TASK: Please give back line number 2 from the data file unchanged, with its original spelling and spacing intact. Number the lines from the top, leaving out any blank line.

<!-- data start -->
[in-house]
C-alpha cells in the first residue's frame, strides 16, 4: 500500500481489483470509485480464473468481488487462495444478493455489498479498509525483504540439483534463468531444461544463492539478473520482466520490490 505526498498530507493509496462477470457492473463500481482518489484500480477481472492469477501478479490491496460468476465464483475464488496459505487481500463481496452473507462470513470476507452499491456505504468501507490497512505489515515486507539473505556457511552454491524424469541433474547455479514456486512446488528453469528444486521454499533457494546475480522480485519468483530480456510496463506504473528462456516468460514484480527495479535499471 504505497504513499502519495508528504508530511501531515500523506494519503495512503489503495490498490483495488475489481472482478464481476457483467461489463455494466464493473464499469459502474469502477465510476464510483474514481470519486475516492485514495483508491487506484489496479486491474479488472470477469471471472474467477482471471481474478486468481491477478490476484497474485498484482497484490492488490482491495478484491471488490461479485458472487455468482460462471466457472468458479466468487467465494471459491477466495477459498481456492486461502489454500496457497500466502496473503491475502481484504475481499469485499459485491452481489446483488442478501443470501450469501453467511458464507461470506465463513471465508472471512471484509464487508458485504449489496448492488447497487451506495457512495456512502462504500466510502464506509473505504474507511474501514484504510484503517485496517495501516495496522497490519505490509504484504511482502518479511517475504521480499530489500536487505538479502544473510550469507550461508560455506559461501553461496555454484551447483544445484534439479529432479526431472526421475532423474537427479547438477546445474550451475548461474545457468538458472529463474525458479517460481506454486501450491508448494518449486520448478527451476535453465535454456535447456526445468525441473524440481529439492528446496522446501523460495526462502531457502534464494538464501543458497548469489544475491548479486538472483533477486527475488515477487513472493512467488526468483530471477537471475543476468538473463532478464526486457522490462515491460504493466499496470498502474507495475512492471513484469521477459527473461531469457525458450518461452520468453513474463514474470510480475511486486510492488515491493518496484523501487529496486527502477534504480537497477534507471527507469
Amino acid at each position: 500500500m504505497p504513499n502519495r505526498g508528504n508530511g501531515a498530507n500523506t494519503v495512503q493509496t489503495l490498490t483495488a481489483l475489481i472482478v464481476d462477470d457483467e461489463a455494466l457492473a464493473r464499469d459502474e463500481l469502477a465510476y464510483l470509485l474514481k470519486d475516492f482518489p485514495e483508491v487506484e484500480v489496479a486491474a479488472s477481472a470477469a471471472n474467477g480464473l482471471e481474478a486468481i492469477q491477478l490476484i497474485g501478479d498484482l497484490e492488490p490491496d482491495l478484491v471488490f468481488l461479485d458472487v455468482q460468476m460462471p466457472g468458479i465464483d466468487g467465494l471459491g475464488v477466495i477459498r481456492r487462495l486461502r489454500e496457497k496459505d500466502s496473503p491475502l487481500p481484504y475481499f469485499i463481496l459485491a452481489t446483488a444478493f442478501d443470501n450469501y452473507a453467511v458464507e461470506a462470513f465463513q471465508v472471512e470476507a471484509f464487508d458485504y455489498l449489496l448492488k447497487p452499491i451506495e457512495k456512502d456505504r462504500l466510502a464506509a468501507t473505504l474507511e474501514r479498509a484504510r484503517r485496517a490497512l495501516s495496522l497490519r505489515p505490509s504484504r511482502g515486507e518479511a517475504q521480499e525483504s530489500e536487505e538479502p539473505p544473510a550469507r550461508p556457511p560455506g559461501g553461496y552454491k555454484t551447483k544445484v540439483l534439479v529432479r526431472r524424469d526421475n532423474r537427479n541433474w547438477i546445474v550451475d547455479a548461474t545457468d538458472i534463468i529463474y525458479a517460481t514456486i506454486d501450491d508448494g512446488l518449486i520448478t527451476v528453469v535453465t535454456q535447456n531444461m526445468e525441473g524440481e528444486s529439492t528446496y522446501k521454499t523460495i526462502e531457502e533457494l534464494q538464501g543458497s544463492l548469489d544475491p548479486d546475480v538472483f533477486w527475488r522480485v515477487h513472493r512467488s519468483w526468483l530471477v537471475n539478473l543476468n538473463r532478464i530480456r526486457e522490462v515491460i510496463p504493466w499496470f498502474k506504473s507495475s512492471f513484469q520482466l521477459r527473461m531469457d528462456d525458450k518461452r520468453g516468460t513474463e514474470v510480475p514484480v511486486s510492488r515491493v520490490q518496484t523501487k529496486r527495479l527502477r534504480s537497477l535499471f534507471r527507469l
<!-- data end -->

C-alpha cells in the first residue's frame, strides 16, 4: 500500500481489483470509485480464473468481488487462495444478493455489498479498509525483504540439483534463468531444461544463492539478473520482466520490490 505526498498530507493509496462477470457492473463500481482518489484500480477481472492469477501478479490491496460468476465464483475464488496459505487481500463481496452473507462470513470476507452499491456505504468501507490497512505489515515486507539473505556457511552454491524424469541433474547455479514456486512446488528453469528444486521454499533457494546475480522480485519468483530480456510496463506504473528462456516468460514484480527495479535499471 504505497504513499502519495508528504508530511501531515500523506494519503495512503489503495490498490483495488475489481472482478464481476457483467461489463455494466464493473464499469459502474469502477465510476464510483474514481470519486475516492485514495483508491487506484489496479486491474479488472470477469471471472474467477482471471481474478486468481491477478490476484497474485498484482497484490492488490482491495478484491471488490461479485458472487455468482460462471466457472468458479466468487467465494471459491477466495477459498481456492486461502489454500496457497500466502496473503491475502481484504475481499469485499459485491452481489446483488442478501443470501450469501453467511458464507461470506465463513471465508472471512471484509464487508458485504449489496448492488447497487451506495457512495456512502462504500466510502464506509473505504474507511474501514484504510484503517485496517495501516495496522497490519505490509504484504511482502518479511517475504521480499530489500536487505538479502544473510550469507550461508560455506559461501553461496555454484551447483544445484534439479529432479526431472526421475532423474537427479547438477546445474550451475548461474545457468538458472529463474525458479517460481506454486501450491508448494518449486520448478527451476535453465535454456535447456526445468525441473524440481529439492528446496522446501523460495526462502531457502534464494538464501543458497548469489544475491548479486538472483533477486527475488515477487513472493512467488526468483530471477537471475543476468538473463532478464526486457522490462515491460504493466499496470498502474507495475512492471513484469521477459527473461531469457525458450518461452520468453513474463514474470510480475511486486510492488515491493518496484523501487529496486527502477534504480537497477534507471527507469